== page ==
Meet the woman behind Porsche’s digital and electric car revolution

9 Aug 2019

Anja Hendel, director of Porsche Digital Lab Berlin. Image: Porsche

Attempting to transform the iconic Porsche sports car brand into a leader in EVs is a monumental challenge, but Anja Hendel aims to do just that.

Once the butt of jokes in the auto industry, electric vehicles (EVs) have shown themselves to be no laughing matter. With the climate crisis only worsening, the hold that traditional cars and the internal combustion engine (ICE) have over car manufacturers is fading rapidly.

Countries such as Ireland have made promises to stop the sale of ICE cars completely within a little over a decade, and for sports cars, where power and tradition are everything, the EV might seem like a threat to their very existence.

However, these assumptions don’t pan out, with many companies already pivoting to hybrid systems or, in the case of Porsche, a total EV. Next month, the iconic German carmaker is set to launch its first EV, the Taycan, 70 years after the launch of its first car.

While certainly not the first company to pivot this way, the Taycan isn’t just a one-time experiment, according to the director of the Porsche Digital Lab Berlin, Anja Hendel. In late 2017 she became one of Europe’s leading women in autotech, holding a prominent role in an otherwise male-dominated industry.

Now, she is helping the sports car maker to tap into the technologies that, just a few years ago, would have seemed totally unrelated to driving, such as blockchain and quantum computing. Speaking with after her talk at the Smart Nation Summit in Singapore last June, Hendel discussed blockchain as something that will help make connected car technology more secure in the years ahead.

“For us, it’s super important that Porsche drivers are in a secure space. We have some prototypes and right now in our cars we are trying to play around and see what are good use cases that add value,” she said.

“Technology is nice and good fun for tech girls like me and tech boys, but in the end they need to solve a problem.”

One thing that works in Porsche’s favour is being a part of the Volkswagen Group, giving it access to a host of EV technologies as well as the quantum computing technology that remains out of reach for most car companies.

Despite the leg-up such an arrangement can have, the biggest obstacle for Hendel and Porsche as a whole is that trying to develop an EV business isn’t like anything that has come before it.

Starting from scratch

“You produce an EV in a totally different way than the classic cars, so we had to build everything from scratch,” she said.

“But it’s not only about the car, it’s about making the whole organisation ready for whatever this means.”

This, Hendel said, includes conversations around infrastructure and charging, which plays into the minds of Porsche customers who might be slightly wary of making the jump to EVs.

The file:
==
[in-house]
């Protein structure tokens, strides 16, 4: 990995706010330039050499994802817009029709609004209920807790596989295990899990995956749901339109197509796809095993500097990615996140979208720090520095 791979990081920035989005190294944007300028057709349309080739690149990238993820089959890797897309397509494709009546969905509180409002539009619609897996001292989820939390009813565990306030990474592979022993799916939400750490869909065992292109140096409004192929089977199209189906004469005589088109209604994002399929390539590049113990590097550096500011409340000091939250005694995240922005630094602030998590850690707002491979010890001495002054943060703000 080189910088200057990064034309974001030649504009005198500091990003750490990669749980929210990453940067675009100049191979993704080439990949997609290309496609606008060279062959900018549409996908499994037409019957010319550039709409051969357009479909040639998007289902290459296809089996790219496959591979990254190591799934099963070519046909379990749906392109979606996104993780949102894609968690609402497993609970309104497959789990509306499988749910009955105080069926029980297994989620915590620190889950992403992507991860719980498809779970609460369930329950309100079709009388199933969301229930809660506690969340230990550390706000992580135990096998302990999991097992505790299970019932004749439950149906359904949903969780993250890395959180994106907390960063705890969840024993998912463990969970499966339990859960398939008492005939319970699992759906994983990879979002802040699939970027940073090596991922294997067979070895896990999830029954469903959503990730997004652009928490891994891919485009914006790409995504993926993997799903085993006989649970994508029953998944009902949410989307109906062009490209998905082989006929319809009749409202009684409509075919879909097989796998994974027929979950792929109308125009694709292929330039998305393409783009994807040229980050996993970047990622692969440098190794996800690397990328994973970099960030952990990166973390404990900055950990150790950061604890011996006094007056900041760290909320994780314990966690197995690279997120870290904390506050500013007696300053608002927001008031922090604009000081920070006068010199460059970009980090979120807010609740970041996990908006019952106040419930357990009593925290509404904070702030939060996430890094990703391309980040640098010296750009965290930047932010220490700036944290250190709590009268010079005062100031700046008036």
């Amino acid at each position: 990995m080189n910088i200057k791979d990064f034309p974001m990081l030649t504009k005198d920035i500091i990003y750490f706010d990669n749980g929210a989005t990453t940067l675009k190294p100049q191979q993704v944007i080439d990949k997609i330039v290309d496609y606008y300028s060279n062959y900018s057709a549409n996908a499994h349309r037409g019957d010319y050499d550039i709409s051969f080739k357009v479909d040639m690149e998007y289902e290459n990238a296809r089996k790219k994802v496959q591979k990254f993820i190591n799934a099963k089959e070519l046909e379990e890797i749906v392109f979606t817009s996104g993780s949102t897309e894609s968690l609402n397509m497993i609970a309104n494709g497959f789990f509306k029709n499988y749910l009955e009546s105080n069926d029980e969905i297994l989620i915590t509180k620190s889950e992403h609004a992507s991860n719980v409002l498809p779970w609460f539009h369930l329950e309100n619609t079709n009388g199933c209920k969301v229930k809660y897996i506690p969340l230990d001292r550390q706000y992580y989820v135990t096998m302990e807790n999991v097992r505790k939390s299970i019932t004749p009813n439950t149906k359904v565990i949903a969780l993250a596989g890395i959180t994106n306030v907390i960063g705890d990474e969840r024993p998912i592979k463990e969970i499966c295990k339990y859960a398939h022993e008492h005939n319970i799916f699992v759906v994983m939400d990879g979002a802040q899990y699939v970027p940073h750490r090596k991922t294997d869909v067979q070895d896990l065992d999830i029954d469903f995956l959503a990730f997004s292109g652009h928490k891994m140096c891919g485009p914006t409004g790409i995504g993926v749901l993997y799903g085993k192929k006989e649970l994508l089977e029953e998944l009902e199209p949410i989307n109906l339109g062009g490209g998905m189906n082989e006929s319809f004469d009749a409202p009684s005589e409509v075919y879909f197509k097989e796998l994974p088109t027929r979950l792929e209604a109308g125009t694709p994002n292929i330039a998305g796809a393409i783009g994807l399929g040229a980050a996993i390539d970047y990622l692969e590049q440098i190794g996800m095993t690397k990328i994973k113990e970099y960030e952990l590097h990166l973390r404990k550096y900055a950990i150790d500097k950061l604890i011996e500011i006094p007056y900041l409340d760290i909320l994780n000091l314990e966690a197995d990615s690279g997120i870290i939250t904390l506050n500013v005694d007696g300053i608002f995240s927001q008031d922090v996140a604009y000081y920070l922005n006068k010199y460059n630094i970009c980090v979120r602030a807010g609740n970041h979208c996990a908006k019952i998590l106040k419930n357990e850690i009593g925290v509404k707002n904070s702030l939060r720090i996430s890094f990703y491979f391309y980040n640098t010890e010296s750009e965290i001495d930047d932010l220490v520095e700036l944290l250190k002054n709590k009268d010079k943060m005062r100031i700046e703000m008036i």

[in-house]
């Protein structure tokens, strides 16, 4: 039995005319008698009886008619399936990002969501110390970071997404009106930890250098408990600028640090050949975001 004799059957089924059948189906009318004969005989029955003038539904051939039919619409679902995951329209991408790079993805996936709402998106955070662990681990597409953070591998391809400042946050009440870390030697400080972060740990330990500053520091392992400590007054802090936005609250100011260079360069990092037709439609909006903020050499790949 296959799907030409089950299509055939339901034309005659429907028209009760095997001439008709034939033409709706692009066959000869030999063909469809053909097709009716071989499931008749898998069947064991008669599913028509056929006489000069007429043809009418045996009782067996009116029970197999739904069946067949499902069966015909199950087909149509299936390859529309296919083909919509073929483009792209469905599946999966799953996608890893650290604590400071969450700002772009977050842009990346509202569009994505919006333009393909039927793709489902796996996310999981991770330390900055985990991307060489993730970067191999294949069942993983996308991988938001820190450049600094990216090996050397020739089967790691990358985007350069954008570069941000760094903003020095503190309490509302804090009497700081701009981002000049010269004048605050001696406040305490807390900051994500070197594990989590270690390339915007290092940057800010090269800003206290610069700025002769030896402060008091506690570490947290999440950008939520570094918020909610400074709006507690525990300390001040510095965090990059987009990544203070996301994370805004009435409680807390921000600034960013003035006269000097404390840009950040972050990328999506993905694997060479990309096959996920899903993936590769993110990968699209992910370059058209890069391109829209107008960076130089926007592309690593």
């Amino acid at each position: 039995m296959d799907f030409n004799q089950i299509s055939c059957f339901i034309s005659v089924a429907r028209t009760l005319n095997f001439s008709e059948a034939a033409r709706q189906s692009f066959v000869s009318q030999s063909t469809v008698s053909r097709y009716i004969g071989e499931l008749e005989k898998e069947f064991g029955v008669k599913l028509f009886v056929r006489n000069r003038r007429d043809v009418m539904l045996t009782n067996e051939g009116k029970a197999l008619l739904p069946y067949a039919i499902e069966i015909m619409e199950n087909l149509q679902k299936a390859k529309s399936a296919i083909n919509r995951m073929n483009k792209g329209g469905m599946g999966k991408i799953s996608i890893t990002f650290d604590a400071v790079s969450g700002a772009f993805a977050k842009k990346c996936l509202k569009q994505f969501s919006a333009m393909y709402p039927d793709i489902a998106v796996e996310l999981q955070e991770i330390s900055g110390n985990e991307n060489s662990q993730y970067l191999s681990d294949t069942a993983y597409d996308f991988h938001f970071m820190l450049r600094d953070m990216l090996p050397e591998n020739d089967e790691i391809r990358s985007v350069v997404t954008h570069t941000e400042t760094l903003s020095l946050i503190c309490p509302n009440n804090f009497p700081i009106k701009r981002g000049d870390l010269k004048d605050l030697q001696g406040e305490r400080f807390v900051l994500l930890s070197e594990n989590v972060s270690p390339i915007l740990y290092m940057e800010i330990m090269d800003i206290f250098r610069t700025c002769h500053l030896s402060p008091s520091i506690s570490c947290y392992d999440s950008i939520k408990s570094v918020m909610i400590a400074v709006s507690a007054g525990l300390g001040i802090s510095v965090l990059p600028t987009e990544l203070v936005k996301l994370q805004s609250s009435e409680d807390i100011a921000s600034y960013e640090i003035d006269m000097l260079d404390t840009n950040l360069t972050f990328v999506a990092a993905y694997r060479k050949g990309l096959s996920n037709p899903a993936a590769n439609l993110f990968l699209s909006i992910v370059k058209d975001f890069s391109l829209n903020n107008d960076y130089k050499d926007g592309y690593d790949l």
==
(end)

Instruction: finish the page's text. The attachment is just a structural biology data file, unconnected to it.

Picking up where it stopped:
“When you build such a car you have to look at all aspects and have the full customer journey in place and in focus,” she added. “As a tech person, the biggest challenge is how do we take the fear of people who think there isn’t enough battery power in the cars and things like this.”

For Porsche, this brave new world might be a global effort, but there is no denying that she and the rest of the company see China as the defining EV market for years to come.

The country has shifted from ICE cars to EVs unlike any other nation, with figures showing that half of all EV sales globally now originate in China. In 2018, EV sales in the country totalled 1.2m. This was significantly higher than the next largest market, the US, which saw around 360,000 in sales.

“For us it’s the biggest market and we really want to grow [in China],” Hendel said. “We’re building our own digital Porsche team there at the moment and we’ve just started with many local Chinese to help us bring innovations into our cars and solutions.”

Diversity: an important balance

Certainly, this idea of a new era in auto manufacturing can be seen in the very untraditional auto workforce of the Porsche Digital Lab, with Hendel passionate about creating diverse teams – something she reiterated during our conversation in Singapore.

“I think it’s really important to have diverse teams,” she said. “If everybody has the same view on a topic, we only have one view. Everyone can see the same thing and you all agree, but no one is seeing something else and you might be missing a big step ahead.”

In a blog post to mark International Women’s Day, Hendel expanded more on her leadership style.

“The diversity in our team helps us to cope with our ever-changing working environment – it helps us remain in balance: one brick breaking away doesn’t mean the whole house collapses,” she wrote.

“The balance of different perspectives thus becomes the basis for mental strength, teamwork and the ability to face new challenges with a positive attitude.”

Disclosure: The journalist’s trip to Singapore was provided by the Infocomm Media Development Authority

Colm Gorey was a senior journalist with Silicon Republic